Philae (Pronounced: Fee-Lay), a 220 pound probe about the size of a washing machine, but considerably smarter, has landed on a comet traveling nearly 40,000 miles per hour and some 311 million miles from earth.

The European Space Agency launched the project back in 2004. Today, Philae is talking to scientists here on earth from the comet 67P/Churyumov-Gerasimenko in a mission which could reveal the origins of life on Earth.

We are extremely relieved to be safely on the surface of the comet, especially given the extra challenge of the comet's unusual shape and unexpectedly hazardous surface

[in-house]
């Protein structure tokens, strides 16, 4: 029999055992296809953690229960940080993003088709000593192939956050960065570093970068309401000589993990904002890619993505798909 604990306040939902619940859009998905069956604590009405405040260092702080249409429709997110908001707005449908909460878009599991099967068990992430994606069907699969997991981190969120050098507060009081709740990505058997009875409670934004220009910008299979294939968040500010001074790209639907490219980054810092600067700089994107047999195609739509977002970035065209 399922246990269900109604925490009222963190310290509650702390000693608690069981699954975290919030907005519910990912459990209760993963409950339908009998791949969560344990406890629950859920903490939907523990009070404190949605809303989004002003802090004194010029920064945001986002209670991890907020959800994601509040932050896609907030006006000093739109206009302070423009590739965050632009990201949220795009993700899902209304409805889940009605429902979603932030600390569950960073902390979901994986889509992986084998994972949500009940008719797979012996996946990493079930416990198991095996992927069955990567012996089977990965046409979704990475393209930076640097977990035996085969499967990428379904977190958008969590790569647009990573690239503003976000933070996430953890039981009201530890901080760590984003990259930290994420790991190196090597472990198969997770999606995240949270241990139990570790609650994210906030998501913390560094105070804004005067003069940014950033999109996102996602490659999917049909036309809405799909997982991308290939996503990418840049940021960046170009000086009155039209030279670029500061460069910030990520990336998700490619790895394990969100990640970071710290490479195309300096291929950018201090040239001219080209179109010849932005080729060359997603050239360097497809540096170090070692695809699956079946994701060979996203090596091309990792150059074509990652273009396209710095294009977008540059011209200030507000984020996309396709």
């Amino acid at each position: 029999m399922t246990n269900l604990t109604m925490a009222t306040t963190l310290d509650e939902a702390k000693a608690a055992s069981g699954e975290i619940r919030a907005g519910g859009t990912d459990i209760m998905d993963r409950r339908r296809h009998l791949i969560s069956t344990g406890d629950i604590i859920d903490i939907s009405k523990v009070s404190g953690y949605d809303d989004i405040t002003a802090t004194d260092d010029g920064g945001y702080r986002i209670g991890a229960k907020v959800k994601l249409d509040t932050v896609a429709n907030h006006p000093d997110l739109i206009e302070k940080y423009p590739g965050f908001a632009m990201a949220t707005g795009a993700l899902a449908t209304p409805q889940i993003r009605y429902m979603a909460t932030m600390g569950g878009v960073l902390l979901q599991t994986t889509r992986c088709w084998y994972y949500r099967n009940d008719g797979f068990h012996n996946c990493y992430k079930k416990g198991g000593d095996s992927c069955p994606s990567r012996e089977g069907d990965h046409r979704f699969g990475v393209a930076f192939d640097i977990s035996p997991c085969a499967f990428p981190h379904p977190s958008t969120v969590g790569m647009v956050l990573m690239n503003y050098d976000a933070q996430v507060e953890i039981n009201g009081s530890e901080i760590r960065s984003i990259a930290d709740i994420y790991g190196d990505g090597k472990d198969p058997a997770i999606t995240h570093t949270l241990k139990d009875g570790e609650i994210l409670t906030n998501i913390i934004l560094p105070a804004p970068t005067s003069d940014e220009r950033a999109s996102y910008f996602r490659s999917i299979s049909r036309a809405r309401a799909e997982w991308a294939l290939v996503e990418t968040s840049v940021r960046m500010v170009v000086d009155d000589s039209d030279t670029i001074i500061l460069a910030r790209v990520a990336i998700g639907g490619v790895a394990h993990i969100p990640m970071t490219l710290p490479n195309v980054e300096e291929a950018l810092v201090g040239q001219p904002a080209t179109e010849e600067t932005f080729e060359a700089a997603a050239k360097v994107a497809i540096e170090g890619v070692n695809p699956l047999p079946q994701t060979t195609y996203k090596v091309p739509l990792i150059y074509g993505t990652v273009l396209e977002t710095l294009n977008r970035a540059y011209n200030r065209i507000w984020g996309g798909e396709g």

In the next hours we'll learn exactly where and how we've landed, and we'll start getting as much science as we can from the surface of this fascinating world.

Dr Stephan Ulamec, Philae Lander Manager at the DLR German Aerospace Center.

This is an amazing feat that was started 10 years ago, before most people had cell phones. History was mad today.

ESA, Getty Images
ESA, Getty Images

HERE is another video to explain the landing. And THIS VIDEO may help your kids understand.

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